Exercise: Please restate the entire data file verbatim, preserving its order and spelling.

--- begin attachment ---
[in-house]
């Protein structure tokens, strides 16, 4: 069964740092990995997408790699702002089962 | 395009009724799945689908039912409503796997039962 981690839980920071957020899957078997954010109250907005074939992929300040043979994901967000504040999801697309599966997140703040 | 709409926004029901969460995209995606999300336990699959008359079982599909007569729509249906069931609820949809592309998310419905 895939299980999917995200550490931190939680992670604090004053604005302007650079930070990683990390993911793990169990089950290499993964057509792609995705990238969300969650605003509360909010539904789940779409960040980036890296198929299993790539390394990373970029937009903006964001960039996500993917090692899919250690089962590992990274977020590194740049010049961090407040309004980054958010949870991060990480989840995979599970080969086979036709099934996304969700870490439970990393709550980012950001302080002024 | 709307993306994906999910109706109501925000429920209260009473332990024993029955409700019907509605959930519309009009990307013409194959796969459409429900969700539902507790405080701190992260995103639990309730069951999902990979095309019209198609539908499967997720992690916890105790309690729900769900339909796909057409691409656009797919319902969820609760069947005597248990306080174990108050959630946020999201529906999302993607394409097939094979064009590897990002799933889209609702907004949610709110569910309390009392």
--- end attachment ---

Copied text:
[in-house]
């Protein structure tokens, strides 16, 4: 069964740092990995997408790699702002089962 | 395009009724799945689908039912409503796997039962 981690839980920071957020899957078997954010109250907005074939992929300040043979994901967000504040999801697309599966997140703040 | 709409926004029901969460995209995606999300336990699959008359079982599909007569729509249906069931609820949809592309998310419905 895939299980999917995200550490931190939680992670604090004053604005302007650079930070990683990390993911793990169990089950290499993964057509792609995705990238969300969650605003509360909010539904789940779409960040980036890296198929299993790539390394990373970029937009903006964001960039996500993917090692899919250690089962590992990274977020590194740049010049961090407040309004980054958010949870991060990480989840995979599970080969086979036709099934996304969700870490439970990393709550980012950001302080002024 | 709307993306994906999910109706109501925000429920209260009473332990024993029955409700019907509605959930519309009009990307013409194959796969459409429900969700539902507790405080701190992260995103639990309730069951999902990979095309019209198609539908499967997720992690916890105790309690729900769900339909796909057409691409656009797919319902969820609760069947005597248990306080174990108050959630946020999201529906999302993607394409097939094979064009590897990002799933889209609702907004949610709110569910309390009392």